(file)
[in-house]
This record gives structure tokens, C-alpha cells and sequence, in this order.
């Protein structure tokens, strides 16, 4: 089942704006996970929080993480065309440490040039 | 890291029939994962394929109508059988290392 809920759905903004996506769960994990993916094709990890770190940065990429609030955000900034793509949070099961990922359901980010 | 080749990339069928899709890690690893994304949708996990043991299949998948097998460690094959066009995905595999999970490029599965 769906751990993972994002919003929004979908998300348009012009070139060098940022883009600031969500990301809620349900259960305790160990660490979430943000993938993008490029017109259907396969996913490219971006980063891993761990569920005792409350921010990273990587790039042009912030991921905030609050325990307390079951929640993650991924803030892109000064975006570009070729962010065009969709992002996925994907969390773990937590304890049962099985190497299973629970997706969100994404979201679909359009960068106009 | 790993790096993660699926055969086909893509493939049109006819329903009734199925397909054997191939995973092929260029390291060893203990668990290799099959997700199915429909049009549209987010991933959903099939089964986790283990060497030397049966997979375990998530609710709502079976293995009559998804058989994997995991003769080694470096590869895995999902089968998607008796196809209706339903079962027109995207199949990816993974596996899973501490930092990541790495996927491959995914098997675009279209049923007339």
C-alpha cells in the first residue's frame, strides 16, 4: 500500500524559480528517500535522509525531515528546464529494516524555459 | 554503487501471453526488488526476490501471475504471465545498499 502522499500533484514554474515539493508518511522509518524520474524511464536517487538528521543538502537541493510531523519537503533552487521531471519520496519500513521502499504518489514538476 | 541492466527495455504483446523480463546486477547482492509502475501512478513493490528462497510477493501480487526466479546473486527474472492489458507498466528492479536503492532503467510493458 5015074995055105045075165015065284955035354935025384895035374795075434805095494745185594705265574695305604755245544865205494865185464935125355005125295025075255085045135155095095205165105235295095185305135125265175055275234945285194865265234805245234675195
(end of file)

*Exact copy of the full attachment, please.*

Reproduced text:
[in-house]
This record gives structure tokens, C-alpha cells and sequence, in this order.
């Protein structure tokens, strides 16, 4: 089942704006996970929080993480065309440490040039 | 890291029939994962394929109508059988290392 809920759905903004996506769960994990993916094709990890770190940065990429609030955000900034793509949070099961990922359901980010 | 080749990339069928899709890690690893994304949708996990043991299949998948097998460690094959066009995905595999999970490029599965 769906751990993972994002919003929004979908998300348009012009070139060098940022883009600031969500990301809620349900259960305790160990660490979430943000993938993008490029017109259907396969996913490219971006980063891993761990569920005792409350921010990273990587790039042009912030991921905030609050325990307390079951929640993650991924803030892109000064975006570009070729962010065009969709992002996925994907969390773990937590304890049962099985190497299973629970997706969100994404979201679909359009960068106009 | 790993790096993660699926055969086909893509493939049109006819329903009734199925397909054997191939995973092929260029390291060893203990668990290799099959997700199915429909049009549209987010991933959903099939089964986790283990060497030397049966997979375990998530609710709502079976293995009559998804058989994997995991003769080694470096590869895995999902089968998607008796196809209706339903079962027109995207199949990816993974596996899973501490930092990541790495996927491959995914098997675009279209049923007339």
C-alpha cells in the first residue's frame, strides 16, 4: 500500500524559480528517500535522509525531515528546464529494516524555459 | 554503487501471453526488488526476490501471475504471465545498499 502522499500533484514554474515539493508518511522509518524520474524511464536517487538528521543538502537541493510531523519537503533552487521531471519520496519500513521502499504518489514538476 | 541492466527495455504483446523480463546486477547482492509502475501512478513493490528462497510477493501480487526466479546473486527474472492489458507498466528492479536503492532503467510493458 5015074995055105045075165015065284955035354935025384895035374795075434805095494745185594705265574695305604755245544865205494865185464935125355005125295025075255085045135155095095205165105235295095185305135125265175055275234945285194865265234805245234675195